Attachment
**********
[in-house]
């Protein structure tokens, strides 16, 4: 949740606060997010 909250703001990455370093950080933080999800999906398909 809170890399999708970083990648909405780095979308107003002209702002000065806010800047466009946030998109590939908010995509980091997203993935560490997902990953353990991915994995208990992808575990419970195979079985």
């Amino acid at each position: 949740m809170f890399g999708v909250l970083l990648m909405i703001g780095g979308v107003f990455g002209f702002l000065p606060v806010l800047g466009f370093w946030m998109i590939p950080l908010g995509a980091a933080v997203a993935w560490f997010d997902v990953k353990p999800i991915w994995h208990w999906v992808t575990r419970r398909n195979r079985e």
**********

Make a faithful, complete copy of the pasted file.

[in-house]
């Protein structure tokens, strides 16, 4: 949740606060997010 909250703001990455370093950080933080999800999906398909 809170890399999708970083990648909405780095979308107003002209702002000065806010800047466009946030998109590939908010995509980091997203993935560490997902990953353990991915994995208990992808575990419970195979079985």
């Amino acid at each position: 949740m809170f890399g999708v909250l970083l990648m909405i703001g780095g979308v107003f990455g002209f702002l000065p606060v806010l800047g466009f370093w946030m998109i590939p950080l908010g995509a980091a933080v997203a993935w560490f997010d997902v990953k353990p999800i991915w994995h208990w999906v992808t575990r419970r398909n195979r079985e």